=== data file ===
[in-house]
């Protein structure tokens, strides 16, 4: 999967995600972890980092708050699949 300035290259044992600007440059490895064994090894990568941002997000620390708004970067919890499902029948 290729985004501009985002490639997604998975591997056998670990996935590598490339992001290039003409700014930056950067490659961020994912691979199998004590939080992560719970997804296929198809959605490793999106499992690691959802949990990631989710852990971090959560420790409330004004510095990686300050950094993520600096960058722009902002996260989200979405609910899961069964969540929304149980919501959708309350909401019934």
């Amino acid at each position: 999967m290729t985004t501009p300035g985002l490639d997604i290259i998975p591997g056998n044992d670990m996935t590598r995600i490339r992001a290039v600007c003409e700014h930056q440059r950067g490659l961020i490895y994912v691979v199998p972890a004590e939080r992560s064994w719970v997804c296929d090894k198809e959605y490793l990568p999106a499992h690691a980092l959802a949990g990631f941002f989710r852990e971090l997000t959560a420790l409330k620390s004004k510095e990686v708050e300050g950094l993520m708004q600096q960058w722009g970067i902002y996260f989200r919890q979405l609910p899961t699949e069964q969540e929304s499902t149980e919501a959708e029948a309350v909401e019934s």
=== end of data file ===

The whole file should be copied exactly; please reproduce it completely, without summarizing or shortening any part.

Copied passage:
[in-house]
């Protein structure tokens, strides 16, 4: 999967995600972890980092708050699949 300035290259044992600007440059490895064994090894990568941002997000620390708004970067919890499902029948 290729985004501009985002490639997604998975591997056998670990996935590598490339992001290039003409700014930056950067490659961020994912691979199998004590939080992560719970997804296929198809959605490793999106499992690691959802949990990631989710852990971090959560420790409330004004510095990686300050950094993520600096960058722009902002996260989200979405609910899961069964969540929304149980919501959708309350909401019934």
């Amino acid at each position: 999967m290729t985004t501009p300035g985002l490639d997604i290259i998975p591997g056998n044992d670990m996935t590598r995600i490339r992001a290039v600007c003409e700014h930056q440059r950067g490659l961020i490895y994912v691979v199998p972890a004590e939080r992560s064994w719970v997804c296929d090894k198809e959605y490793l990568p999106a499992h690691a980092l959802a949990g990631f941002f989710r852990e971090l997000t959560a420790l409330k620390s004004k510095e990686v708050e300050g950094l993520m708004q600096q960058w722009g970067i902002y996260f989200r919890q979405l609910p899961t699949e069964q969540e929304s499902t149980e919501a959708e029948a309350v909401e019934s």